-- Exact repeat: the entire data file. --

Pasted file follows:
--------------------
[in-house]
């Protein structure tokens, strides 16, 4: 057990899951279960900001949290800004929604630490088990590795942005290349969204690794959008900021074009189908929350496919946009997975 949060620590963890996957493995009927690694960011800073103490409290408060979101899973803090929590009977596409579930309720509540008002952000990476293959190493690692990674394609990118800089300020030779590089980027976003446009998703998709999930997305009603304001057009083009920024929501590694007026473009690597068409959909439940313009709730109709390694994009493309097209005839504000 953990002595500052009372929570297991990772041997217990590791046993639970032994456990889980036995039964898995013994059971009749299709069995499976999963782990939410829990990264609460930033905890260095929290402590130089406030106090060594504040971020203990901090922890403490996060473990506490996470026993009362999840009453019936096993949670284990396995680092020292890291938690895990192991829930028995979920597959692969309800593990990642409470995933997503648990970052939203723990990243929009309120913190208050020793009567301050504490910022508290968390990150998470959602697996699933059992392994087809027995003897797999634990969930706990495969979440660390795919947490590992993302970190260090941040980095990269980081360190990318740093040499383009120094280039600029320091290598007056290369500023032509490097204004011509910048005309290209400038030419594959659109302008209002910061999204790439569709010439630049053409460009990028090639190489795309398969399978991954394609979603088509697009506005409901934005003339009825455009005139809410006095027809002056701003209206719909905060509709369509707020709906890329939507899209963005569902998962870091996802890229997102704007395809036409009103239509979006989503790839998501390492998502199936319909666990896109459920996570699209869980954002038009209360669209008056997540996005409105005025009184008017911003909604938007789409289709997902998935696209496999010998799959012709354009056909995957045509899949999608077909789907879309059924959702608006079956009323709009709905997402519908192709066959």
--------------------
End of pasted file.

[in-house]
């Protein structure tokens, strides 16, 4: 057990899951279960900001949290800004929604630490088990590795942005290349969204690794959008900021074009189908929350496919946009997975 949060620590963890996957493995009927690694960011800073103490409290408060979101899973803090929590009977596409579930309720509540008002952000990476293959190493690692990674394609990118800089300020030779590089980027976003446009998703998709999930997305009603304001057009083009920024929501590694007026473009690597068409959909439940313009709730109709390694994009493309097209005839504000 953990002595500052009372929570297991990772041997217990590791046993639970032994456990889980036995039964898995013994059971009749299709069995499976999963782990939410829990990264609460930033905890260095929290402590130089406030106090060594504040971020203990901090922890403490996060473990506490996470026993009362999840009453019936096993949670284990396995680092020292890291938690895990192991829930028995979920597959692969309800593990990642409470995933997503648990970052939203723990990243929009309120913190208050020793009567301050504490910022508290968390990150998470959602697996699933059992392994087809027995003897797999634990969930706990495969979440660390795919947490590992993302970190260090941040980095990269980081360190990318740093040499383009120094280039600029320091290598007056290369500023032509490097204004011509910048005309290209400038030419594959659109302008209002910061999204790439569709010439630049053409460009990028090639190489795309398969399978991954394609979603088509697009506005409901934005003339009825455009005139809410006095027809002056701003209206719909905060509709369509707020709906890329939507899209963005569902998962870091996802890229997102704007395809036409009103239509979006989503790839998501390492998502199936319909666990896109459920996570699209869980954002038009209360669209008056997540996005409105005025009184008017911003909604938007789409289709997902998935696209496999010998799959012709354009056909995957045509899949999608077909789907879309059924959702608006079956009323709009709905997402519908192709066959």